UK base rates remain at record lows despite the fact that we are approaching a decade since the economic downturn which prompted worldwide interest rates to fall. At this moment in time, despite the fact that the Bank of England had indicated a potential rise in months gone by, there is little likelihood of UK interest rates rising. We have a slowing property market, mixed economic signals and the shadow of Brexit hangs heavy over the UK.
Making use of low interest rates
When you bear in mind inflation has increased over the last few months and the gap between wage inflation is growing, these are not encouraging signs for the UK property market. That said, record low interest rates are being reflected in the mortgage market which is becoming more competitive. As a consequence, homebuyers are now looking to remortgage and make full use of low interest rates as a means of extending their financial reach.
Governments around the world are watching mortgage rates very closely and the impact which low interest rates are having on property prices. The US authorities have promised further increases in base rates during 2017 as a means of reducing speculative investment in both the stock market and real estate. The UK is nowhere near this situation but this is a pattern which could be replicated in the years ahead.
In light of the 2008 economic downturn the UK authorities introduced an array of mortgage regulations which they believe will help better police the markets. There have been signs that some mortgage companies have been looking to challenges these regulations as competition grows. At the moment the UK market is in limbo because of the ongoing Brexit negotiations although housing stock for sale has fallen further than buyer interest. So we are in a strange situation where property prices continue to rise, albeit slower than recent times, despite the difficult economic backdrop.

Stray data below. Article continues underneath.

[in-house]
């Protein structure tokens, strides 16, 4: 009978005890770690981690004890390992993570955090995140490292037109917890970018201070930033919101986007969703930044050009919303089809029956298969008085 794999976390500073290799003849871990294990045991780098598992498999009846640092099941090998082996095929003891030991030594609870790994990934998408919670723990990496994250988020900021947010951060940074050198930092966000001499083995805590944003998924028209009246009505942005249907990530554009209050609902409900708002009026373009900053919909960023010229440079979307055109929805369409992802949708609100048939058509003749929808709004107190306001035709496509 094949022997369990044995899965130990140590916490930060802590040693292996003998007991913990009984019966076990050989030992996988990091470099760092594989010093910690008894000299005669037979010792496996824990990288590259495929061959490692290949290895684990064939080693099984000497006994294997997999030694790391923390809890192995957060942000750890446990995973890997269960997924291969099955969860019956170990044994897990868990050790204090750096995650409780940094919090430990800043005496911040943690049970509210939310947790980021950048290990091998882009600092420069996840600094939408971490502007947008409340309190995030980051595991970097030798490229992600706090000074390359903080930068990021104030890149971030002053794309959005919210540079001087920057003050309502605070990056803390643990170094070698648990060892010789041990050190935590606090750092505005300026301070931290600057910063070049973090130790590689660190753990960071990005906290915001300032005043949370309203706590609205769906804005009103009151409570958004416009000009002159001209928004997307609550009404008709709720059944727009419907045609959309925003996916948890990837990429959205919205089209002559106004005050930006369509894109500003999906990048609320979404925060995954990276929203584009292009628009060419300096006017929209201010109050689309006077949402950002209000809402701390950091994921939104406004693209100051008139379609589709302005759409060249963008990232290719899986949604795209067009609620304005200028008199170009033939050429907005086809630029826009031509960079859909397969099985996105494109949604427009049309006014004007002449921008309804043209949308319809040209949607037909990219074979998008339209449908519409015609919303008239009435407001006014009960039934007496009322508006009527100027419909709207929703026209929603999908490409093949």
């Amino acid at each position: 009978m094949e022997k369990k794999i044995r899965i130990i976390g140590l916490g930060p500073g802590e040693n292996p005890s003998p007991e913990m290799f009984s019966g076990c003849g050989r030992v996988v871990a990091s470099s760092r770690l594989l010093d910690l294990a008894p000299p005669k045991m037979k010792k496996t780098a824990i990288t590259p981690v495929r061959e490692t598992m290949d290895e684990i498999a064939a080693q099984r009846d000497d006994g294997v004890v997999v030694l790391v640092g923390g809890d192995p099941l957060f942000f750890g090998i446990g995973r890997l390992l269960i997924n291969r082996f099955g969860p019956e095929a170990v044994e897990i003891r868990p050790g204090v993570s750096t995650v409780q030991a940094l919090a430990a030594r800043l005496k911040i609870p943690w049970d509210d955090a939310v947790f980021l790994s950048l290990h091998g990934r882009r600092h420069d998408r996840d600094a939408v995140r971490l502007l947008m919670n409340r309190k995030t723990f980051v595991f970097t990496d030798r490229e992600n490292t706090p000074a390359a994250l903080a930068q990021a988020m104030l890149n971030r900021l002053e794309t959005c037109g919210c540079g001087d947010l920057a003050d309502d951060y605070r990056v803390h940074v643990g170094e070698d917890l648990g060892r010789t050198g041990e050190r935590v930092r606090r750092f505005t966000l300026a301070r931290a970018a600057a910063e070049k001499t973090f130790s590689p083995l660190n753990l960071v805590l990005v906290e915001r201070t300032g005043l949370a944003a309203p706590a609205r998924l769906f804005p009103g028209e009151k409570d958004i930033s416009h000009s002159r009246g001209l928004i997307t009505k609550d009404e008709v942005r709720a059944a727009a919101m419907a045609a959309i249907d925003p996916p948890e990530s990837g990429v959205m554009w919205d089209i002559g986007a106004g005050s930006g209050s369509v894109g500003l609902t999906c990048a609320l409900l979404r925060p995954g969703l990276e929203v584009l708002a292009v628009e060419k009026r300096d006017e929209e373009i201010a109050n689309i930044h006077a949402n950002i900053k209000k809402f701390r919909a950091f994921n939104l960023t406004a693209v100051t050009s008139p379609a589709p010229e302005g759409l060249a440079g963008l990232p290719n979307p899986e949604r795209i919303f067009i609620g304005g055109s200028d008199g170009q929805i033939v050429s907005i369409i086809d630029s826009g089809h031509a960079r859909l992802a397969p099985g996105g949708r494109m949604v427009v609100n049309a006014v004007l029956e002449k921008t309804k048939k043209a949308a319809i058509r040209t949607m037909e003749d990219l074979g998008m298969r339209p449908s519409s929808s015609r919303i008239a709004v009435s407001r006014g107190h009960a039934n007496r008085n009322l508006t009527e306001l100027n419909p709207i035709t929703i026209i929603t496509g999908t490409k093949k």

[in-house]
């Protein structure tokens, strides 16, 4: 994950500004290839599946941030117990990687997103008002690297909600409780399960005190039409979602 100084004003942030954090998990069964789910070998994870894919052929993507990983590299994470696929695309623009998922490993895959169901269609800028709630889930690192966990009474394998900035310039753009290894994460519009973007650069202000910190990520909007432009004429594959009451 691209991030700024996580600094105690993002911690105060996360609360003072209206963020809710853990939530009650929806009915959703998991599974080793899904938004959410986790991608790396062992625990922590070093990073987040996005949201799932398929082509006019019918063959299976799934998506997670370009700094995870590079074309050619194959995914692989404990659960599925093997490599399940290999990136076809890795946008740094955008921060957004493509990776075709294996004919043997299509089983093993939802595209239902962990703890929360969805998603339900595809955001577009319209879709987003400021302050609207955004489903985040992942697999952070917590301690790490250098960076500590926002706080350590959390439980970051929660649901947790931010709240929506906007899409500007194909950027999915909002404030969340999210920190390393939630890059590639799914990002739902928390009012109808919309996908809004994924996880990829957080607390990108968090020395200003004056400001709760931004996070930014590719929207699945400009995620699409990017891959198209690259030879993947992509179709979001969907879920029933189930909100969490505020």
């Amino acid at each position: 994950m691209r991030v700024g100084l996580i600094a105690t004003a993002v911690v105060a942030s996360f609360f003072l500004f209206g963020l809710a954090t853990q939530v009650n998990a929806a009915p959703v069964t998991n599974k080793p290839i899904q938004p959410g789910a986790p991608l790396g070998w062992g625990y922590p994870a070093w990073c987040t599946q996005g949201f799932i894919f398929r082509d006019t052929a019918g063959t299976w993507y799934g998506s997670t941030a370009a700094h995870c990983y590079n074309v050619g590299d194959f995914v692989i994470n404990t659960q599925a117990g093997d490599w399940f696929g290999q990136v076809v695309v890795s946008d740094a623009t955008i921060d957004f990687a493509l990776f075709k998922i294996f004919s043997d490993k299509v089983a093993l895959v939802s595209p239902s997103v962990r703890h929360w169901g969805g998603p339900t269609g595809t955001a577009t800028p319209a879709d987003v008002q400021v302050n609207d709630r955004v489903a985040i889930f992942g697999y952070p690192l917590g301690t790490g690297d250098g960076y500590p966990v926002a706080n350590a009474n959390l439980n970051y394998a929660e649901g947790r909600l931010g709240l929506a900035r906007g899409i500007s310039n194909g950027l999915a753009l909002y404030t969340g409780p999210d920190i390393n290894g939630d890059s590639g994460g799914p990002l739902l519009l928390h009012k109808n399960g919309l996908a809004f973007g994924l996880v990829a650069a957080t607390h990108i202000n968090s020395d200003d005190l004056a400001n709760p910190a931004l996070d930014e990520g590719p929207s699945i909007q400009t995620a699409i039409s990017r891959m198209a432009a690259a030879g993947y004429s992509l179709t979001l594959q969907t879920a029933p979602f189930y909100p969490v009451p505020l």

It will be interesting to see whether the UK government clamps down on potential infringements of mortgage regulations or whether indeed the noose is loosened and the markets given more leeway. The fact is that due to the number of homeowners in the UK the government will need to support the market in some shape or form. You only need to look at the party manifestoes to see the various promises to first-time buyers and those who have already bought their properties.
Even though UK base rates and mortgage rates are at historic lows there is little likelihood of a significant increase in rates in the short to medium term. The UK economy has been one of the strongest in the world in recent times, as has the property market, but there is so much uncertainty at the moment that the Bank of England would be foolish to rock the boat. So, low mortgage rates will continue to support and fund the UK property market for the foreseeable future, there is a likelihood that homeowners will remortgage at lower interest rates but those concerned about a short to medium term increase in UK base rates have little to worry about.